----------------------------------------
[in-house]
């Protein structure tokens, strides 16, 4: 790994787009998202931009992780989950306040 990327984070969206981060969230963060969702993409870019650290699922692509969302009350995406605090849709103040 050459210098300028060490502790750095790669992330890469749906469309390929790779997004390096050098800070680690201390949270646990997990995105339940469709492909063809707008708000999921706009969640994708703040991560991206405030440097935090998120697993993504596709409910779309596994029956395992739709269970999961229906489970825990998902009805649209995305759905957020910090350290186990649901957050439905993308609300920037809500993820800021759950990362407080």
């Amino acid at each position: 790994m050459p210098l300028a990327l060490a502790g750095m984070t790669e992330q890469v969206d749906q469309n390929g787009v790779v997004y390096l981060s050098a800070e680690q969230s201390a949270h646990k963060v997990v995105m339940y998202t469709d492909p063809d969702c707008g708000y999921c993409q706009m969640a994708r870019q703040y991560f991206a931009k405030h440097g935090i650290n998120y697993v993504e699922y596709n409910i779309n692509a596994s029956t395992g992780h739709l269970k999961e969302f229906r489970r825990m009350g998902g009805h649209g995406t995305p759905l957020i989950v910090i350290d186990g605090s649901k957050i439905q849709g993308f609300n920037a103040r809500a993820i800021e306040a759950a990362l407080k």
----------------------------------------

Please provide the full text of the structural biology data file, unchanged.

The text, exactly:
[in-house]
């Protein structure tokens, strides 16, 4: 790994787009998202931009992780989950306040 990327984070969206981060969230963060969702993409870019650290699922692509969302009350995406605090849709103040 050459210098300028060490502790750095790669992330890469749906469309390929790779997004390096050098800070680690201390949270646990997990995105339940469709492909063809707008708000999921706009969640994708703040991560991206405030440097935090998120697993993504596709409910779309596994029956395992739709269970999961229906489970825990998902009805649209995305759905957020910090350290186990649901957050439905993308609300920037809500993820800021759950990362407080």
């Amino acid at each position: 790994m050459p210098l300028a990327l060490a502790g750095m984070t790669e992330q890469v969206d749906q469309n390929g787009v790779v997004y390096l981060s050098a800070e680690q969230s201390a949270h646990k963060v997990v995105m339940y998202t469709d492909p063809d969702c707008g708000y999921c993409q706009m969640a994708r870019q703040y991560f991206a931009k405030h440097g935090i650290n998120y697993v993504e699922y596709n409910i779309n692509a596994s029956t395992g992780h739709l269970k999961e969302f229906r489970r825990m009350g998902g009805h649209g995406t995305p759905l957020i989950v910090i350290d186990g605090s649901k957050i439905q849709g993308f609300n920037a103040r809500a993820i800021e306040a759950a990362l407080k």